On Tuesday, the police arrested at least eight opposition figures over a July 1 protest that took place hours after Beijing imposed a sweeping national security law on Hong Kong. The League of Social Democrats, a leftist political group, said that four of its members, Leung Kwok-hung, Tsang Kin-shing, Figo Chan and Tang Sai-lai, had been arrested.
The police also arrested Eddie Chu and Wu Chi-wai, both former pro-democracy lawmakers, on suspicion of organizing and participating in the same protest, according to the politicians’ official social media accounts.
On Monday, the police arrested eight people over a brief, peaceful protest at the Chinese University of Hong Kong during a graduation ceremony last month. Three of those arrested were accused of inciting secession under the national security law. Protesters had chanted slogans such as “Liberate Hong Kong, revolution of our times,” which the government has said could be seditious under the new law.
Human rights groups say the arrests show how severely the new security law has curbed peaceful political expression in the formerly freewheeling society.
“The people involved in this small protest were merely expressing their views peacefully,” Lam Cho Ming, the Hong Kong program director for Amnesty International, said in a statement, referring to the arrests over the university protest. “But this is now treated as a crime as the Hong Kong and central Chinese authorities seek to crush all forms of dissent.”
The police and HSBC, the British-based bank, also faced criticism from a former lawmaker and a pastor who said their accounts had been frozen without notice or explanation.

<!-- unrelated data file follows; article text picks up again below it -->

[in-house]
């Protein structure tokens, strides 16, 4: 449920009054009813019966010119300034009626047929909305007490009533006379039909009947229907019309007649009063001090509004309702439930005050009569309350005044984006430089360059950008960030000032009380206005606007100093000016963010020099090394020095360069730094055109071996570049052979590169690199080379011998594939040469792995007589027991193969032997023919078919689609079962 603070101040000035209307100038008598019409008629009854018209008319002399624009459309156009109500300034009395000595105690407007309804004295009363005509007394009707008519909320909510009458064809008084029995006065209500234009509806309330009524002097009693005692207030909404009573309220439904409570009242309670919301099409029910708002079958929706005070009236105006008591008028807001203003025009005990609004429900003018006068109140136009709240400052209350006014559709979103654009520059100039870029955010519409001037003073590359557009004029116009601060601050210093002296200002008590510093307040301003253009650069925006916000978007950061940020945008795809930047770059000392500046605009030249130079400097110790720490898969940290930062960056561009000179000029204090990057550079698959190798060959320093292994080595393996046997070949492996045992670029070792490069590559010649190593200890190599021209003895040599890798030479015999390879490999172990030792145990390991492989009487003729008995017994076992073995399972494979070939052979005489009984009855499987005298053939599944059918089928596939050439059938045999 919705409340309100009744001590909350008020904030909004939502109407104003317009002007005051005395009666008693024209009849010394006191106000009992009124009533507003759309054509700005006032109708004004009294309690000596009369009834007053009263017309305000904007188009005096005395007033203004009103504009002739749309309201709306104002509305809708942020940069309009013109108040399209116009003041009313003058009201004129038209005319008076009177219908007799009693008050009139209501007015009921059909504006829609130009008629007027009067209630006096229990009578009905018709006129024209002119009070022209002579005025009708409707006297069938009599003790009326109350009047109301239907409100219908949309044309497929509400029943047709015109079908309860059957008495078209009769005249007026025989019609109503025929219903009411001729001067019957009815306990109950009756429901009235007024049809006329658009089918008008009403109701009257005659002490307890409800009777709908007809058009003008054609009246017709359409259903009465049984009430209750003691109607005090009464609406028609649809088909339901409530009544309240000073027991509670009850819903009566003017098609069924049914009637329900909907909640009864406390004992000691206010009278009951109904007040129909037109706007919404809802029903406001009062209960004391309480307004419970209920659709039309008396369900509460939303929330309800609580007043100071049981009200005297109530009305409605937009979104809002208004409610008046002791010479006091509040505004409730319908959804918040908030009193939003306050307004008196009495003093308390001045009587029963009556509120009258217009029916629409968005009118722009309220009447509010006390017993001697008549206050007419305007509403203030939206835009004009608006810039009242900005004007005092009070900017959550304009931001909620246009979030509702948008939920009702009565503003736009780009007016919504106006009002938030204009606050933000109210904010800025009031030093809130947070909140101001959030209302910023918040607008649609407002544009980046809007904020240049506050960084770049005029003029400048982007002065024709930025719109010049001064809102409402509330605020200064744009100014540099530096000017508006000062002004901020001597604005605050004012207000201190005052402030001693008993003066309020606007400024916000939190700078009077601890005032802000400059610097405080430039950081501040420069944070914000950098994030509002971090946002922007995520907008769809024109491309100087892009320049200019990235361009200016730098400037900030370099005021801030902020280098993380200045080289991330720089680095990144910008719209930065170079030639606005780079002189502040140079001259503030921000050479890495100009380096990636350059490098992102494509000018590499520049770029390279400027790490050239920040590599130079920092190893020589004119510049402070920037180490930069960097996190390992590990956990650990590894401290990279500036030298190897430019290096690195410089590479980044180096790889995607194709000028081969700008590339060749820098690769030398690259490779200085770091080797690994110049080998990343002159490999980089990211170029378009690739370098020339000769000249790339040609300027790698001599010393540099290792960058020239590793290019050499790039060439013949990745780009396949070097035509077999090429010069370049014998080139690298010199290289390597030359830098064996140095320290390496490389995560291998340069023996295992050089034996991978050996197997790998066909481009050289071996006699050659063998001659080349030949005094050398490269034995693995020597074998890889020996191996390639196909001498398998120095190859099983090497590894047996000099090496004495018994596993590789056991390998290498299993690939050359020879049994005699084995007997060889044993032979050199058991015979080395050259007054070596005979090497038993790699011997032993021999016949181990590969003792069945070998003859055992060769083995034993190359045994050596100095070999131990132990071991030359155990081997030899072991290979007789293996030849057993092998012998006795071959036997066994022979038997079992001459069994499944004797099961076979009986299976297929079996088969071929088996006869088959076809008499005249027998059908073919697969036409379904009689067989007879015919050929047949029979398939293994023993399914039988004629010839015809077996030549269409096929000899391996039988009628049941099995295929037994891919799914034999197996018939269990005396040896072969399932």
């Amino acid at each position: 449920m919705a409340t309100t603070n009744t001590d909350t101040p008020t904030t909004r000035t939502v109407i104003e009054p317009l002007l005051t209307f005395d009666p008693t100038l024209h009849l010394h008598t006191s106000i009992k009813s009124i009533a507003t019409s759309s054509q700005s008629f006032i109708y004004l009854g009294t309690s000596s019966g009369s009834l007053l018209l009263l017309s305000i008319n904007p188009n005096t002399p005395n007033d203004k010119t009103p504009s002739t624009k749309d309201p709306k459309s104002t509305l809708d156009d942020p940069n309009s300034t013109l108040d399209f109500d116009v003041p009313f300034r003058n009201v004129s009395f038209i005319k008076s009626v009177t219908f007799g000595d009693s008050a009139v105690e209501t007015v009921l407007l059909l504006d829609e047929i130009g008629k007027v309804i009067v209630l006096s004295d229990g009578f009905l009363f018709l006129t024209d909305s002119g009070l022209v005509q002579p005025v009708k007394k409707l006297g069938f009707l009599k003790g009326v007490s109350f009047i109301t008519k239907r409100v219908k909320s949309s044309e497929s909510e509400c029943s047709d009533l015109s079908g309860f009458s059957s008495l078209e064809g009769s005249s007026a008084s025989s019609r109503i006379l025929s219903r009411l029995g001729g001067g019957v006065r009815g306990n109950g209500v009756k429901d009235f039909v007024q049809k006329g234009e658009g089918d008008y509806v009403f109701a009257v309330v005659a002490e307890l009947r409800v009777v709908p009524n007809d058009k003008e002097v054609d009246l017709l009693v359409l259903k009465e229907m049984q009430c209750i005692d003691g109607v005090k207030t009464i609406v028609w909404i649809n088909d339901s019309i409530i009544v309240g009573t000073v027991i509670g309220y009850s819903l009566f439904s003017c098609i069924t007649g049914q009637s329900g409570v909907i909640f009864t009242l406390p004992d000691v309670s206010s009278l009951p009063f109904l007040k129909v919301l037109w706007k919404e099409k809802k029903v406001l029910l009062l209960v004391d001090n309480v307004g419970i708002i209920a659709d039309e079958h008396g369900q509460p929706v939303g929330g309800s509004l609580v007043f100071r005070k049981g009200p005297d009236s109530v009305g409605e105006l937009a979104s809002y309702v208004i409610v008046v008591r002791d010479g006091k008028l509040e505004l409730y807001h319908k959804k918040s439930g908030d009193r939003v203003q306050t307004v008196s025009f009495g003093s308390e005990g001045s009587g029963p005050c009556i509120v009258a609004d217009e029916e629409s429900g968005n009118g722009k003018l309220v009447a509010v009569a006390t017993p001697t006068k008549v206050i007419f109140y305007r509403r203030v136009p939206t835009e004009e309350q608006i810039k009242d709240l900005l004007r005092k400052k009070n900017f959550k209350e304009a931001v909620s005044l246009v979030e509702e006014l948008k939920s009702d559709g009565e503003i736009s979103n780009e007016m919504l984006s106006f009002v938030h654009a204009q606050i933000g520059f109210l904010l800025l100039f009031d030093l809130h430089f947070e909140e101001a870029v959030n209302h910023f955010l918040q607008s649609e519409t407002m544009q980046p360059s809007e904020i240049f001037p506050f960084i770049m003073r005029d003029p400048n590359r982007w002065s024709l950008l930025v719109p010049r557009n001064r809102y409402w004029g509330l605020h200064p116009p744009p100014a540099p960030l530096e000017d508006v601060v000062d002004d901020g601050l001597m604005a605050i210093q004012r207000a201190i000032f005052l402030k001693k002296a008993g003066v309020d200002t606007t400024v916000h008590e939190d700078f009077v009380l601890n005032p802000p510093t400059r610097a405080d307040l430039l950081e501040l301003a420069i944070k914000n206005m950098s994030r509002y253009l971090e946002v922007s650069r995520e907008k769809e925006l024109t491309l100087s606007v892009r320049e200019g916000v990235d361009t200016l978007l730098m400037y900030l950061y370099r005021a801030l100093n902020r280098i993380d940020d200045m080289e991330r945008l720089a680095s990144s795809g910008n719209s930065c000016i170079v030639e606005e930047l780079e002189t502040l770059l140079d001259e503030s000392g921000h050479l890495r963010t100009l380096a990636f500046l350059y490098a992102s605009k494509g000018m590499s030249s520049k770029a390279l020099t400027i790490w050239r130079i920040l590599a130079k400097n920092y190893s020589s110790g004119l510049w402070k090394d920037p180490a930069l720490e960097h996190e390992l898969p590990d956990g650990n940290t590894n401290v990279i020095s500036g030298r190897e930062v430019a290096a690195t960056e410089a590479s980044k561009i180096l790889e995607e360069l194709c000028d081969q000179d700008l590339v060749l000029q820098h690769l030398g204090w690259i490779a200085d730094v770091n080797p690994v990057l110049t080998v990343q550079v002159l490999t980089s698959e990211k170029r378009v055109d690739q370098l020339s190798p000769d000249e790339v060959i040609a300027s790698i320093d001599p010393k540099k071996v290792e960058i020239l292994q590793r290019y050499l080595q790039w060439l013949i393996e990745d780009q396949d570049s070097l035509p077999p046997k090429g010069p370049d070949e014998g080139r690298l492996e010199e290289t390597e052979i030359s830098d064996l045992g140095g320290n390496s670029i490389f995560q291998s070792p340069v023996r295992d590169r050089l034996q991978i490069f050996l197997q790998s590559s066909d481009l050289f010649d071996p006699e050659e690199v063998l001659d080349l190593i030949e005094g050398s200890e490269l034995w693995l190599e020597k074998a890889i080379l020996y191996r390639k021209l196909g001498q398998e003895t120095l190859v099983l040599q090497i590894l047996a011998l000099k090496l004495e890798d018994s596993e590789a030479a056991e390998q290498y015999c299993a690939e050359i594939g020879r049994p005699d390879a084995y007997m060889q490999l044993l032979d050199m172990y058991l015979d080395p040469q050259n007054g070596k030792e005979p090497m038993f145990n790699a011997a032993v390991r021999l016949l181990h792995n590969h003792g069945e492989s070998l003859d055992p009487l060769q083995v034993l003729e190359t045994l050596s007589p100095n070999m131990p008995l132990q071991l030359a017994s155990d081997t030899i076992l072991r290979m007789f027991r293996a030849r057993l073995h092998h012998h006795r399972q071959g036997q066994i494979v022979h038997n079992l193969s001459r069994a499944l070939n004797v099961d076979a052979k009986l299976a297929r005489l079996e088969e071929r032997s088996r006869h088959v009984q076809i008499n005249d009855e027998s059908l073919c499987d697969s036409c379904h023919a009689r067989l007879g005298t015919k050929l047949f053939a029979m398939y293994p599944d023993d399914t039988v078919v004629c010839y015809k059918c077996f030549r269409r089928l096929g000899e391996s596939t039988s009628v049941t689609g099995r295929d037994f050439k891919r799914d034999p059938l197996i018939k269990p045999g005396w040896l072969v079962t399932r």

Hong Kong law gives the authorities broad power to freeze funds suspected of being involved in a crime, but activists say they believe the power is being misused to punish dissent.
Roy Chan, a 39-year-old pastor who led a group of older volunteers to mediate in antigovernment protests, said that his church’s HSBC bank account was frozen on Monday, along with his and his wife’s personal accounts. Mr. Chan said he had been arrested twice over protests but was released without charge both times.
“We’re in a desperate situation,” said Mr. Chan, who is now in Britain with his family. “We feel that this is a political persecution.”
Mr. Chan’s church, the Good Neighbor North District Church, said on Tuesday afternoon that one of its branches was raided by the police.
Ted Hui, a pro-democracy lawmaker, who announced last week while on a trip in Europe that he planned to go into exile, said his accounts had also been frozen.
The police said on Monday that they had ordered about $110,000 frozen because Mr. Hui was suspected of embezzling money from a crowdfunding campaign. They also said he was under a national security law investigation for allegedly colluding with foreign forces after fleeing Hong Kong. The police did not immediately respond to a request for comment on Mr. Chan’s case.
HSBC did not immediately respond to a request for comment.
Orignially published in NYT.